There’s plenty of software out there that can highlight phrases and words which could be noninclusive. For example, Textio is a tool which will flag any language that’s aimed towards men and will help you neutralise your job description and person specification.
The most common mistake that hiring managers can make is hiring to replace a person, not the role.
Without knowing it, you could restrict your search by trying to replicate your past team member as opposed to thinking about what the requirements are for the role.
Avoid advertising to the same limited talent pool. You won’t always reach the best and most creative talent so aim to reach a much broader audience. Try a variety of job boards or use a recruitment company with a large reach and network.
Remember that qualifications aren’t the be-all and end-all. Candidates may have the practical experience or mindset which will make them a valuable member of your tech business.
You can entice people by saying you’re currently underrepresented by people in minority groups, and want to make a change. You could add further value incentives; maybe by providing a Graduate Apprenticeship Programme, and/or a strong Graduate Development Programme, an opportunity designed to develop and nurture your new team members.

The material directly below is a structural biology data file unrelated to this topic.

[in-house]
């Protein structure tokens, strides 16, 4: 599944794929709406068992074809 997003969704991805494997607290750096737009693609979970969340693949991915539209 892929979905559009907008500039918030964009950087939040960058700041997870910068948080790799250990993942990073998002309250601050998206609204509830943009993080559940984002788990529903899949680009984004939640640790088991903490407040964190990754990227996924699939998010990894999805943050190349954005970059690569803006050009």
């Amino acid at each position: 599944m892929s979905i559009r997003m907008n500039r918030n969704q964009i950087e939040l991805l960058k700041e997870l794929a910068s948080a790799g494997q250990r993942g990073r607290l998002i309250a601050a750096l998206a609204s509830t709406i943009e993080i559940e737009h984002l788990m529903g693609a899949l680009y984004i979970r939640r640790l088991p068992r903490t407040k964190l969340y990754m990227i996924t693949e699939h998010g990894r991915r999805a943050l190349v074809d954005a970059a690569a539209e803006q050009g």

Select your interview panel carefully.
If you have a diverse shortlist, but your interview panel is made up of three people who are all the same race and gender, then this may be a deterrent.
They may feel anxious about it and this could hinder their performance since they don’t see themselves represented across the table.
If the situation is unavoidable, then it’s important for the recruiters to talk competently and effectively about how diversity and inclusion plays a part in their business, as it may not be apparent in the current situation.
Always look for the cultural value added, not the culture fit.